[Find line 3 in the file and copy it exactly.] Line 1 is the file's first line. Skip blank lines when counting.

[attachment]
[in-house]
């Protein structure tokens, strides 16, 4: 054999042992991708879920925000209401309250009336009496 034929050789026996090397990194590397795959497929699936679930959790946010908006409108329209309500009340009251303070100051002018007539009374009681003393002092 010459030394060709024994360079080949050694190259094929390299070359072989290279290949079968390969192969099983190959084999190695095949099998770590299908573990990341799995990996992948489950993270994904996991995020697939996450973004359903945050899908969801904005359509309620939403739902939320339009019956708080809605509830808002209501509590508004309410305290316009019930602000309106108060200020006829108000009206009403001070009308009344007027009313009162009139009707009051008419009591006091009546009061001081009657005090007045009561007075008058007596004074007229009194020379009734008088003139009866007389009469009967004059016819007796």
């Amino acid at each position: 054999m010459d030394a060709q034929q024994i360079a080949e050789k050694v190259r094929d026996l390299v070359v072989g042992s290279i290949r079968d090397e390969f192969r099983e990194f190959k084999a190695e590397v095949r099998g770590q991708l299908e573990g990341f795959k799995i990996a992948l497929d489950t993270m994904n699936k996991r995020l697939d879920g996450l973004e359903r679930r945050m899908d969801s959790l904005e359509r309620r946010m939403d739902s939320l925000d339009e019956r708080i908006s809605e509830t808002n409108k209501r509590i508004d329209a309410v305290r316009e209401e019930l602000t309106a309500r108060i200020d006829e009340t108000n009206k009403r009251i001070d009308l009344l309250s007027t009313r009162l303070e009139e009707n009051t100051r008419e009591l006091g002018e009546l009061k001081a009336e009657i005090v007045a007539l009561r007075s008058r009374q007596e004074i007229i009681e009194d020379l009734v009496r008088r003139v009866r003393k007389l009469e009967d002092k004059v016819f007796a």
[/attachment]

């Amino acid at each position: 054999m010459d030394a060709q034929q024994i360079a080949e050789k050694v190259r094929d026996l390299v070359v072989g042992s290279i290949r079968d090397e390969f192969r099983e990194f190959k084999a190695e590397v095949r099998g770590q991708l299908e573990g990341f795959k799995i990996a992948l497929d489950t993270m994904n699936k996991r995020l697939d879920g996450l973004e359903r679930r945050m899908d969801s959790l904005e359509r309620r946010m939403d739902s939320l925000d339009e019956r708080i908006s809605e509830t808002n409108k209501r509590i508004d329209a309410v305290r316009e209401e019930l602000t309106a309500r108060i200020d006829e009340t108000n009206k009403r009251i001070d009308l009344l309250s007027t009313r009162l303070e009139e009707n009051t100051r008419e009591l006091g002018e009546l009061k001081a009336e009657i005090v007045a007539l009561r007075s008058r009374q007596e004074i007229i009681e009194d020379l009734v009496r008088r003139v009866r003393k007389l009469e009967d002092k004059v016819f007796a």